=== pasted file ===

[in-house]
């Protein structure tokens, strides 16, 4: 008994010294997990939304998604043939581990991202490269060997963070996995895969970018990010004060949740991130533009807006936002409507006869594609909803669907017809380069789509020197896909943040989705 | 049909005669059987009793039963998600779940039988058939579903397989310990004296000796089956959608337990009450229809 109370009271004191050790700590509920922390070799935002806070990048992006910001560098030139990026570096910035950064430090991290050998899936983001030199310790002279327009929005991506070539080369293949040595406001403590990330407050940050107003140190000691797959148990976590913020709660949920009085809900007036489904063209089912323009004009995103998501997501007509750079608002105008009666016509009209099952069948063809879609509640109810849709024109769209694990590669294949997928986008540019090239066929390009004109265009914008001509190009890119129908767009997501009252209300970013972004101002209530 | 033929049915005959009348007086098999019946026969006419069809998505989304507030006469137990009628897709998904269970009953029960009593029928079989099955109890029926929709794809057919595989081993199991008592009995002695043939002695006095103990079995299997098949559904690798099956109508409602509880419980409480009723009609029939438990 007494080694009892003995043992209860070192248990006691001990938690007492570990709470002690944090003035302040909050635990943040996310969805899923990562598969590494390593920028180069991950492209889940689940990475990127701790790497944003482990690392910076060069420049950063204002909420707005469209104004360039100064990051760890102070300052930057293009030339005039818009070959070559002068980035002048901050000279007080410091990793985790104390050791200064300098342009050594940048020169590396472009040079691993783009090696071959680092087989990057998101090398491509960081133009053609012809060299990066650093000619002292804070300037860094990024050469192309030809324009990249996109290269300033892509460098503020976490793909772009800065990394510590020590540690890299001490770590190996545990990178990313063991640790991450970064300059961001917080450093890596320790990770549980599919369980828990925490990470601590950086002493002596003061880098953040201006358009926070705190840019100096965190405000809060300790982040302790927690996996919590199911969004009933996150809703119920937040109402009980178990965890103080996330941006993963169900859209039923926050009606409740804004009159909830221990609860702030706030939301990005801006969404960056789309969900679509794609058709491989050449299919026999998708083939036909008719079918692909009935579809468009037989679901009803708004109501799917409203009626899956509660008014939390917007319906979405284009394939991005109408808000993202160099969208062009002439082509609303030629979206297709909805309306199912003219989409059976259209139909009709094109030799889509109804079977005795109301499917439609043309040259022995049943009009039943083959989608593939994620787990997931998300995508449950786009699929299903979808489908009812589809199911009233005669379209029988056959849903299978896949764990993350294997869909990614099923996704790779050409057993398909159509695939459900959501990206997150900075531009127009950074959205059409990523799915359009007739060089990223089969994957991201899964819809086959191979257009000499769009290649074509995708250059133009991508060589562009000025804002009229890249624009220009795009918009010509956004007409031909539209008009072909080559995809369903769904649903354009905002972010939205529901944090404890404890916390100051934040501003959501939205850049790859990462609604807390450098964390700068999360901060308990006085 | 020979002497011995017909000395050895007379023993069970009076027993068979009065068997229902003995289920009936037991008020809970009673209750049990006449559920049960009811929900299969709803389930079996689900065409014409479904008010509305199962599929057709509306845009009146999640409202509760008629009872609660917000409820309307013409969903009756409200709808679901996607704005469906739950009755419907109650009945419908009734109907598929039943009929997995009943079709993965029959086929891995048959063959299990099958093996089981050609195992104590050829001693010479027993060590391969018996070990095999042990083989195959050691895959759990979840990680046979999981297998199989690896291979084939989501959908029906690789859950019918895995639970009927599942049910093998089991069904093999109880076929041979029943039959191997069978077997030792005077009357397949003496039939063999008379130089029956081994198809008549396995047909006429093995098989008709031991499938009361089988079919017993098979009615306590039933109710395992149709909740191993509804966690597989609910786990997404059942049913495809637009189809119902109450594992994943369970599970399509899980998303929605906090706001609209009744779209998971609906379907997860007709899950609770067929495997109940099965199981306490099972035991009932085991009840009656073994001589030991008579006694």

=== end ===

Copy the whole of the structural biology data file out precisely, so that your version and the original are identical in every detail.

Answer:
[in-house]
């Protein structure tokens, strides 16, 4: 008994010294997990939304998604043939581990991202490269060997963070996995895969970018990010004060949740991130533009807006936002409507006869594609909803669907017809380069789509020197896909943040989705 | 049909005669059987009793039963998600779940039988058939579903397989310990004296000796089956959608337990009450229809 109370009271004191050790700590509920922390070799935002806070990048992006910001560098030139990026570096910035950064430090991290050998899936983001030199310790002279327009929005991506070539080369293949040595406001403590990330407050940050107003140190000691797959148990976590913020709660949920009085809900007036489904063209089912323009004009995103998501997501007509750079608002105008009666016509009209099952069948063809879609509640109810849709024109769209694990590669294949997928986008540019090239066929390009004109265009914008001509190009890119129908767009997501009252209300970013972004101002209530 | 033929049915005959009348007086098999019946026969006419069809998505989304507030006469137990009628897709998904269970009953029960009593029928079989099955109890029926929709794809057919595989081993199991008592009995002695043939002695006095103990079995299997098949559904690798099956109508409602509880419980409480009723009609029939438990 007494080694009892003995043992209860070192248990006691001990938690007492570990709470002690944090003035302040909050635990943040996310969805899923990562598969590494390593920028180069991950492209889940689940990475990127701790790497944003482990690392910076060069420049950063204002909420707005469209104004360039100064990051760890102070300052930057293009030339005039818009070959070559002068980035002048901050000279007080410091990793985790104390050791200064300098342009050594940048020169590396472009040079691993783009090696071959680092087989990057998101090398491509960081133009053609012809060299990066650093000619002292804070300037860094990024050469192309030809324009990249996109290269300033892509460098503020976490793909772009800065990394510590020590540690890299001490770590190996545990990178990313063991640790991450970064300059961001917080450093890596320790990770549980599919369980828990925490990470601590950086002493002596003061880098953040201006358009926070705190840019100096965190405000809060300790982040302790927690996996919590199911969004009933996150809703119920937040109402009980178990965890103080996330941006993963169900859209039923926050009606409740804004009159909830221990609860702030706030939301990005801006969404960056789309969900679509794609058709491989050449299919026999998708083939036909008719079918692909009935579809468009037989679901009803708004109501799917409203009626899956509660008014939390917007319906979405284009394939991005109408808000993202160099969208062009002439082509609303030629979206297709909805309306199912003219989409059976259209139909009709094109030799889509109804079977005795109301499917439609043309040259022995049943009009039943083959989608593939994620787990997931998300995508449950786009699929299903979808489908009812589809199911009233005669379209029988056959849903299978896949764990993350294997869909990614099923996704790779050409057993398909159509695939459900959501990206997150900075531009127009950074959205059409990523799915359009007739060089990223089969994957991201899964819809086959191979257009000499769009290649074509995708250059133009991508060589562009000025804002009229890249624009220009795009918009010509956004007409031909539209008009072909080559995809369903769904649903354009905002972010939205529901944090404890404890916390100051934040501003959501939205850049790859990462609604807390450098964390700068999360901060308990006085 | 020979002497011995017909000395050895007379023993069970009076027993068979009065068997229902003995289920009936037991008020809970009673209750049990006449559920049960009811929900299969709803389930079996689900065409014409479904008010509305199962599929057709509306845009009146999640409202509760008629009872609660917000409820309307013409969903009756409200709808679901996607704005469906739950009755419907109650009945419908009734109907598929039943009929997995009943079709993965029959086929891995048959063959299990099958093996089981050609195992104590050829001693010479027993060590391969018996070990095999042990083989195959050691895959759990979840990680046979999981297998199989690896291979084939989501959908029906690789859950019918895995639970009927599942049910093998089991069904093999109880076929041979029943039959191997069978077997030792005077009357397949003496039939063999008379130089029956081994198809008549396995047909006429093995098989008709031991499938009361089988079919017993098979009615306590039933109710395992149709909740191993509804966690597989609910786990997404059942049913495809637009189809119902109450594992994943369970599970399509899980998303929605906090706001609209009744779209998971609906379907997860007709899950609770067929495997109940099965199981306490099972035991009932085991009840009656073994001589030991008579006694």